ILP LabEx Researcher Profile: Ioannis Florakis

Ioannis Florakis is post-doctoral fellow in LabEx «Institute Lagrange of Paris». He answered some questions about his research and projects in theoretical physics. Below is a transcript of the written interview.

Dr. Florakis, can you please introduce yourself briefly?

I originate from Greece and studied Physics at the University of Athens, receiving my undergraduate diploma in 2006. I continued my studies in Paris at the Masters level and joined the LPTENS lab, where I defended my doctoral thesis in theoretical physics in 2011. Subsequently, I worked as a postdoctoral researcher for 3 years at the Max Planck Institute for Physics in Munich, Germany, and for the period 2014-2016 at the Theory Division of CERN as a Fellow. I returned back to Paris in 2016 and joined LPTHE as a Lagrange Fellow.


Why did you choose to become a physicist?

Since my teenage years, I’ve had a fascination and interest in understanding how things work. The critical moment for my decision came during high school, when I started to realise how beautiful mathematical structures emerge in the description of physical laws and phenomena. I began to study more advanced topics in mathematics on my own, and then tried to apply them in describing physical systems not covered in our school curriculum. I felt for the first time that there lied ahead of me an ocean of mysteries and hidden structures to be discovered. This feeling of excitement and the belief that such a description was possible, was the initial driving force behind this decision. Of course, eventually, a theoretical physicist’s task is to come up with theories that accurately describe and possibly predict new phenomena.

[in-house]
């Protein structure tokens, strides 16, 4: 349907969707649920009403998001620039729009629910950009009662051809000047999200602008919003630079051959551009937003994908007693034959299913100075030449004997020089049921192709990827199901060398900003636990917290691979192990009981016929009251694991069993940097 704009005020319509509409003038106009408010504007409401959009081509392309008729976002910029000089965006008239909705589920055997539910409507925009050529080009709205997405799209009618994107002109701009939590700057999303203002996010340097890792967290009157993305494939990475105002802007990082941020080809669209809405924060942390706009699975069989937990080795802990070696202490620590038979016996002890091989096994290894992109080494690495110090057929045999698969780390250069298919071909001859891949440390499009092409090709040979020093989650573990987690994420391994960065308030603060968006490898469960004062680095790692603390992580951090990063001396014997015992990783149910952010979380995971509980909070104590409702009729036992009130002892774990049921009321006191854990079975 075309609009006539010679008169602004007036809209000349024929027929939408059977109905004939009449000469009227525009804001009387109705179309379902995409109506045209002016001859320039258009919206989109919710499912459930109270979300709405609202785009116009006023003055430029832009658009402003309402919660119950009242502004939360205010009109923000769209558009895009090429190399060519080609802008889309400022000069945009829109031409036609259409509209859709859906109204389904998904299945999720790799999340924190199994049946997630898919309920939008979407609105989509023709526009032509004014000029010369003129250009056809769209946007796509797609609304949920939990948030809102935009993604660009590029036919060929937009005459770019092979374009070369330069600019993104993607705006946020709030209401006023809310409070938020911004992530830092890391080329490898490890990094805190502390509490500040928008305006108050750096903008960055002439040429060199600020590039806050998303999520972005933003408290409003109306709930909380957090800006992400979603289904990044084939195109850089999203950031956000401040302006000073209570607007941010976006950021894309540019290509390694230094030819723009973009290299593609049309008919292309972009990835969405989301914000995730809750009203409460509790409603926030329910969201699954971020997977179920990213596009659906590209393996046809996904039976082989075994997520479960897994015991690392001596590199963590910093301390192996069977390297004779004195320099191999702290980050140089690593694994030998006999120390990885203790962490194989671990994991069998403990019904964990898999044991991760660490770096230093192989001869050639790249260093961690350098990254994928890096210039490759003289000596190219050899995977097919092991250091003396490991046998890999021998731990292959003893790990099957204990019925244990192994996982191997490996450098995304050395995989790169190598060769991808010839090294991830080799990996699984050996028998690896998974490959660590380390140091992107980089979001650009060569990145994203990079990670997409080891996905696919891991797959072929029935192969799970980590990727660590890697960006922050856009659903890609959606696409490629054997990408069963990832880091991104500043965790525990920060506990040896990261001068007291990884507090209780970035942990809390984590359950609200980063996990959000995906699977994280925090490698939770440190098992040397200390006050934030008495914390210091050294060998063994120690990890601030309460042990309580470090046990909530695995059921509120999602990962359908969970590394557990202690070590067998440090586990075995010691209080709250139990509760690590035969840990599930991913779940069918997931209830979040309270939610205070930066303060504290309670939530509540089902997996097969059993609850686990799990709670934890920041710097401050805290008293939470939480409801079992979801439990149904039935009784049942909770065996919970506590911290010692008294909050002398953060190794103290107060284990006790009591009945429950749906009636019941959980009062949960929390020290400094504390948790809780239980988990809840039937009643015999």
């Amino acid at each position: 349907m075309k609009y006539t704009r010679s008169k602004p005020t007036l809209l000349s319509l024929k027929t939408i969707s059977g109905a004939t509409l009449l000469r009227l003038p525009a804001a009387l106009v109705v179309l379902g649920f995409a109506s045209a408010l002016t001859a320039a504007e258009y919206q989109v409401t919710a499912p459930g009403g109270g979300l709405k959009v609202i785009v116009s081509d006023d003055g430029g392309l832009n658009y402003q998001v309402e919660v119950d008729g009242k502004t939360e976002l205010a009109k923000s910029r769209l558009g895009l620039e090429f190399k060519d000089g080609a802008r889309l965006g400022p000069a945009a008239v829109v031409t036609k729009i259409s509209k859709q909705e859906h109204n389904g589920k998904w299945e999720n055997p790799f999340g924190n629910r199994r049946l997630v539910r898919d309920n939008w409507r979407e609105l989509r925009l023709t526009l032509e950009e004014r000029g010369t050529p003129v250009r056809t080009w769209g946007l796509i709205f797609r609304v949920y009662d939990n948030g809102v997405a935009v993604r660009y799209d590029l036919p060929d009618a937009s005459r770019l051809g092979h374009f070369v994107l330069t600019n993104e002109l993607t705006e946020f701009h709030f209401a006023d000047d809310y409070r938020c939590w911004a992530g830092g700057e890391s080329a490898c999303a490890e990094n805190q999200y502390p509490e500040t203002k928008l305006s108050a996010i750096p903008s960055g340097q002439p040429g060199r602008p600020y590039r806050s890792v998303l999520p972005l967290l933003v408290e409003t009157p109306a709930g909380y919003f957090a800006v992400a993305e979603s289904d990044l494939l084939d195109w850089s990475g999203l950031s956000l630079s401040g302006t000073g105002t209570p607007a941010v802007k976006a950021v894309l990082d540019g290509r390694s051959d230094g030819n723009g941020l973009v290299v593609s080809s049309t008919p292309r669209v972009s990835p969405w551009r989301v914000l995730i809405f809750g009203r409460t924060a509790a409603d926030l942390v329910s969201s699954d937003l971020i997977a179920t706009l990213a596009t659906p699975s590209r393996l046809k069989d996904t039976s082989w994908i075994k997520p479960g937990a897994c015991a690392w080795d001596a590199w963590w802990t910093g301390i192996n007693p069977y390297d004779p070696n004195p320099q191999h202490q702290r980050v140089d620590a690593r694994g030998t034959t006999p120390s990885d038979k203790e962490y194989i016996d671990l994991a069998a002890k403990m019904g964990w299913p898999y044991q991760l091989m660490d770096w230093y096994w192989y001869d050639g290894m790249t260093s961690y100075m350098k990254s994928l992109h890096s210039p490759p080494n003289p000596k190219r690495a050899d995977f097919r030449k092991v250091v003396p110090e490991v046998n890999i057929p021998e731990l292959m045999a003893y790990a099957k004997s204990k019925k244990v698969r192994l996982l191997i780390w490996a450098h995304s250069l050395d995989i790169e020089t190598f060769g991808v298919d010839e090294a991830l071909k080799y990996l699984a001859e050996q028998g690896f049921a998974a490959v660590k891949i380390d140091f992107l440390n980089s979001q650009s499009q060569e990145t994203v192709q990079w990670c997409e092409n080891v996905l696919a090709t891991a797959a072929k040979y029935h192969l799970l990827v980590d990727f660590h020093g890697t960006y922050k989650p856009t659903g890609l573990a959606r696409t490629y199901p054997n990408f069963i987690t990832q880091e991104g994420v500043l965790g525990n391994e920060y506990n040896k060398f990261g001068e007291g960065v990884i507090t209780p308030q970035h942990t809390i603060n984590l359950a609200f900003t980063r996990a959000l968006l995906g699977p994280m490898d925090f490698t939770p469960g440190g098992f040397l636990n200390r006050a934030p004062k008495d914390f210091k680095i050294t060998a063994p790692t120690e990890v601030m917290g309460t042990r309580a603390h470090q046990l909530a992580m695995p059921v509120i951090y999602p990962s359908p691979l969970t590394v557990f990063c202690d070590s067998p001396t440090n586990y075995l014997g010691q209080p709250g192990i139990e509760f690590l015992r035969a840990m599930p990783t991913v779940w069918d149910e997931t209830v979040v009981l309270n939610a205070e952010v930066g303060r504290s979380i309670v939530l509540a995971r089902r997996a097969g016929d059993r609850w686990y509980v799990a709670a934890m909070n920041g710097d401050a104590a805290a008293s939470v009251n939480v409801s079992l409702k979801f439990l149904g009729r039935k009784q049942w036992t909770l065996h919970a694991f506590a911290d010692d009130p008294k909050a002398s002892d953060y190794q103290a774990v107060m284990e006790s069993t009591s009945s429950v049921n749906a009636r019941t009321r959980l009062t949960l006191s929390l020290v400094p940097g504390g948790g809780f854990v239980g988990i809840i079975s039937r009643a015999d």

What is the current focus of your research?

I work on theoretical high energy physics and, specifically, on string theory. My research aspires to provide a better understanding of the structure of string theory and its implications for particle physics at high energy scales dominated by quantum gravity effects, as well as at lower energy scales accessible to us today. In the last few years, I have been interested in the consequences of spontaneous supersymmetry breaking in string theory and its phenomenological consequences at low energies, as well as on more formal topics in the interplay between theoretical physics and mathematics.


What are the benefits of ILP LabEx for you?

ILP LabEx has offered me the possibility to work in a scientifically stimulating environment with complete academic freedom, and with the ability to travel for conferences, as well as to various institutions abroad for scientific collaboration.